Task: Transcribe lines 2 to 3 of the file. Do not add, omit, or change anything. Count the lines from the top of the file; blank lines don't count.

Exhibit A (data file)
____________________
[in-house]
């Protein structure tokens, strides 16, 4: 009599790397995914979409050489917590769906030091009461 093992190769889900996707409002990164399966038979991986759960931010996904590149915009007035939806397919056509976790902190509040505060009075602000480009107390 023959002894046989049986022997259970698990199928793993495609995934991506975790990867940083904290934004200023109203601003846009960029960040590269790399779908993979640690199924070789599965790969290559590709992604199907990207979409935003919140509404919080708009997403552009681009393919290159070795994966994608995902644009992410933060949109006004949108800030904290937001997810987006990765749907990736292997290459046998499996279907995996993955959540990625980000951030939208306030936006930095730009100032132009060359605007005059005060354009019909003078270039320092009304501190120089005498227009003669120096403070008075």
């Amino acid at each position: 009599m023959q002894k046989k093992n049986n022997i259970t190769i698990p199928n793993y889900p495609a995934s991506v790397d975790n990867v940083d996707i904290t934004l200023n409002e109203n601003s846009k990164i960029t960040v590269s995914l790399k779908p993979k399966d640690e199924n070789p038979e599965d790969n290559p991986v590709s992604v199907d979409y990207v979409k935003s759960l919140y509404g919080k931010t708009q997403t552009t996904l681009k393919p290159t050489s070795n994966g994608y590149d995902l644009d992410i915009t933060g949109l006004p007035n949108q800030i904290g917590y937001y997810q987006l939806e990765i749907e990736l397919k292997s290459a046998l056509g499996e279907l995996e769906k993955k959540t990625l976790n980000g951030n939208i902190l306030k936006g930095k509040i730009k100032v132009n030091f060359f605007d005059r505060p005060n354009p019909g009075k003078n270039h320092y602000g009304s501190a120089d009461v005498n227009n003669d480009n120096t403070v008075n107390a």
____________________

């Protein structure tokens, strides 16, 4: 009599790397995914979409050489917590769906030091009461 093992190769889900996707409002990164399966038979991986759960931010996904590149915009007035939806397919056509976790902190509040505060009075602000480009107390 023959002894046989049986022997259970698990199928793993495609995934991506975790990867940083904290934004200023109203601003846009960029960040590269790399779908993979640690199924070789599965790969290559590709992604199907990207979409935003919140509404919080708009997403552009681009393919290159070795994966994608995902644009992410933060949109006004949108800030904290937001997810987006990765749907990736292997290459046998499996279907995996993955959540990625980000951030939208306030936006930095730009100032132009060359605007005059005060354009019909003078270039320092009304501190120089005498227009003669120096403070008075």
């Amino acid at each position: 009599m023959q002894k046989k093992n049986n022997i259970t190769i698990p199928n793993y889900p495609a995934s991506v790397d975790n990867v940083d996707i904290t934004l200023n409002e109203n601003s846009k990164i960029t960040v590269s995914l790399k779908p993979k399966d640690e199924n070789p038979e599965d790969n290559p991986v590709s992604v199907d979409y990207v979409k935003s759960l919140y509404g919080k931010t708009q997403t552009t996904l681009k393919p290159t050489s070795n994966g994608y590149d995902l644009d992410i915009t933060g949109l006004p007035n949108q800030i904290g917590y937001y997810q987006l939806e990765i749907e990736l397919k292997s290459a046998l056509g499996e279907l995996e769906k993955k959540t990625l976790n980000g951030n939208i902190l306030k936006g930095k509040i730009k100032v132009n030091f060359f605007d005059r505060p005060n354009p019909g009075k003078n270039h320092y602000g009304s501190a120089d009461v005498n227009n003669d480009n120096t403070v008075n107390a």